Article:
All passengers are climate-controlled in the front, with vents in all rows to ensure comfort levels are met. The second row has cup holders that fold out of the middle seat, and the third row has one on each side.
For a large SUV, it wasn’t as spacious as you’d expect in the second row. I found with three 13 year olds it wasn’t too bad, but for three adults, it would feel squishy. It would have been nice to be able to slide the second row back to provide more legroom.
I tested the third row, and while it was fine for kids, I wouldn’t want an adult over six feet stuck there for a long trip.
2022 Mitsubishi Pajero Sport: Boot Space
With the third row folded there’s plenty of room for a large shop, or for all the things we carry for a family of four on holiday.
I managed to get a bike and an (attached!) gazebo in the back with the second row down, and it wasn’t a big deal.
The Pajero has nothing that you would call modern world technology. Having said that, it still has everything it needs to make it an enjoyable ride.
The user interface with the 8-inch screen is nice and simple, and it’s easy to quickly integrate Android Auto or Apple CarPlay, both of which work well without any issues.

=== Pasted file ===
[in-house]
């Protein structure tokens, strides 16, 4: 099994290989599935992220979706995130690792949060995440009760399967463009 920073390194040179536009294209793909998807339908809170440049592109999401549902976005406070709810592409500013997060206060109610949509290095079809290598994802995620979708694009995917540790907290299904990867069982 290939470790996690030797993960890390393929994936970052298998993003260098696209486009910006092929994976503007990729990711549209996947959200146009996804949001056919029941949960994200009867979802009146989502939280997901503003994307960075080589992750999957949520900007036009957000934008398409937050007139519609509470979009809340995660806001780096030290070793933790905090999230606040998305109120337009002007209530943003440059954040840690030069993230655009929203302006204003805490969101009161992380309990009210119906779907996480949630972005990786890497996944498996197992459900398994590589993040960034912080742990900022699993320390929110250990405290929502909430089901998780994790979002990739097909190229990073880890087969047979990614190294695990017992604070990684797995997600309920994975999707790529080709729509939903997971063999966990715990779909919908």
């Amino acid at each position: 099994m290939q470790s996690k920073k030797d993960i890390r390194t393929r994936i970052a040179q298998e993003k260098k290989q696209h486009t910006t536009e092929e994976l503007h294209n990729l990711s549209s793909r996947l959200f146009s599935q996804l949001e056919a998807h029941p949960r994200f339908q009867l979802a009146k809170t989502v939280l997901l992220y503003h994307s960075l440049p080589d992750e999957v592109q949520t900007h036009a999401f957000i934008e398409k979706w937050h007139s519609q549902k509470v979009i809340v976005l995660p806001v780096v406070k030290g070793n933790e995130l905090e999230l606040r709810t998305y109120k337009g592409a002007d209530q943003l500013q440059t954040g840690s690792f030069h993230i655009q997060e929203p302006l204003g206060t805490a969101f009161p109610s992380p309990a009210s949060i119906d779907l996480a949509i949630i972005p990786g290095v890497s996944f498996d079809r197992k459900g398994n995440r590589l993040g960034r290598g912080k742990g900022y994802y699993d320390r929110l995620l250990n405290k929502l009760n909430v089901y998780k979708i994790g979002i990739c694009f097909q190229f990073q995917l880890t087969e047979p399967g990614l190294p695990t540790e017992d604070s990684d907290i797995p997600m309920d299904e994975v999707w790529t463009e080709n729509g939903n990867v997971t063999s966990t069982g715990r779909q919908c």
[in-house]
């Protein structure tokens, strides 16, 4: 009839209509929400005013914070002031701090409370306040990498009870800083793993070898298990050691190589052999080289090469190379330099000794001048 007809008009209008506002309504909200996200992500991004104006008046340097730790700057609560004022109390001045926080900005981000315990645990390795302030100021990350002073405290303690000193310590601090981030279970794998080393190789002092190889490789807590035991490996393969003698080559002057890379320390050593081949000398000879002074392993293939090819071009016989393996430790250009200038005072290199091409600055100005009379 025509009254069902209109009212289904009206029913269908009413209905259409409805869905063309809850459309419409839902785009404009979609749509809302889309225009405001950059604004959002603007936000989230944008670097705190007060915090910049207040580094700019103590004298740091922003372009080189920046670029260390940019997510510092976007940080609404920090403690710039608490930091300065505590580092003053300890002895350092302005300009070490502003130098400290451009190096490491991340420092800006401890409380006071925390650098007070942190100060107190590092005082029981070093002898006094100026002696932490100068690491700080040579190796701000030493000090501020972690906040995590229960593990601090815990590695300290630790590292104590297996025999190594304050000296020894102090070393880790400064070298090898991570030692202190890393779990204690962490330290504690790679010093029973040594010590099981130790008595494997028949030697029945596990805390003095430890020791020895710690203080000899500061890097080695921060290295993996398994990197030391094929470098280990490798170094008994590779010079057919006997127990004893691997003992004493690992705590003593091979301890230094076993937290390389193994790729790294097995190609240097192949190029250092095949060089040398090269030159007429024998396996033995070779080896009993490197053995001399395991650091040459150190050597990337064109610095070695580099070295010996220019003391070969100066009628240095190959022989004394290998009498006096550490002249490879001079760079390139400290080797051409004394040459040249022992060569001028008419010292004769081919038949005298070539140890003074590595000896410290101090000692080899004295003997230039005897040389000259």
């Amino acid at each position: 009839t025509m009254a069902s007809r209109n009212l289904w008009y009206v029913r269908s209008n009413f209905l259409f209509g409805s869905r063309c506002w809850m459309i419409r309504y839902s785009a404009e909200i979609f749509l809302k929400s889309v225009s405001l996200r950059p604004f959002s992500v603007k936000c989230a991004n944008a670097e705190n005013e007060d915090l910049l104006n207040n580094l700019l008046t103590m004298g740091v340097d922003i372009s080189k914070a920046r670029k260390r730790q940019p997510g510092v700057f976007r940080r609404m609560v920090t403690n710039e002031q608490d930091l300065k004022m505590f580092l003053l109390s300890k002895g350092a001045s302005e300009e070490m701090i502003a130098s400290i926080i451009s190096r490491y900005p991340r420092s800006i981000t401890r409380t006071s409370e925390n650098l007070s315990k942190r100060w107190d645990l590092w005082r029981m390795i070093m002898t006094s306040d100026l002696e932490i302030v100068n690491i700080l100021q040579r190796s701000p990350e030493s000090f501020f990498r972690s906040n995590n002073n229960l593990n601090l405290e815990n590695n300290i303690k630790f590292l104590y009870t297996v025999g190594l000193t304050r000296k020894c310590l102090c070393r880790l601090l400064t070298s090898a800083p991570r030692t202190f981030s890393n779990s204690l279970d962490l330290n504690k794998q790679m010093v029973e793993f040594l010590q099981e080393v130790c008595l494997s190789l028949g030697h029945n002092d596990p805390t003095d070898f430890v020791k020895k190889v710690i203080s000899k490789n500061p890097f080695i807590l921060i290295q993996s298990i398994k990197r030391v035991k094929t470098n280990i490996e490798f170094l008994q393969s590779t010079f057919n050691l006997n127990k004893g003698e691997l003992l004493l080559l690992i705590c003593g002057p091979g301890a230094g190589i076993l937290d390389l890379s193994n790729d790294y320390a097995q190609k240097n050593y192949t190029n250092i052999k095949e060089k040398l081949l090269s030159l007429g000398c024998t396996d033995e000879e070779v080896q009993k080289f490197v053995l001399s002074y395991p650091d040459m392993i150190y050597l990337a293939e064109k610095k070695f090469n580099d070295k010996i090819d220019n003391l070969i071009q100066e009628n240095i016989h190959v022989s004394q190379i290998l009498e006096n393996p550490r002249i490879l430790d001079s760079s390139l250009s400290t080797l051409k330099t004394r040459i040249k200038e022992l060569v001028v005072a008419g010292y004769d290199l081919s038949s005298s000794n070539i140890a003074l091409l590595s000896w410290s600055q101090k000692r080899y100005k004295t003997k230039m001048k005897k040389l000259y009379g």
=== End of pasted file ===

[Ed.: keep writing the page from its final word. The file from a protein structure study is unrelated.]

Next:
The native Mitsubishi Navigation app is what you’d expect, and is easy to use. John Law covers it well here: “To illustrate the technology difference, the Outlander’s infotainment screen was turned on and your boot time was 10 seconds compared to the Pajero Sport’s 18 second boot time. Was ready to pick a favorite tune.”
As with most new cars, it beeps a lot. It took me a while to figure out that the main culprit was the navigation noise to alert you of upcoming red light cameras and such, but it wasn’t hard to turn off.
The addition of DAB digital radio is a welcome addition, and the audio experience throughout the cabin was adequate. There are plenty of USB ports and also a 240V plug in the second row.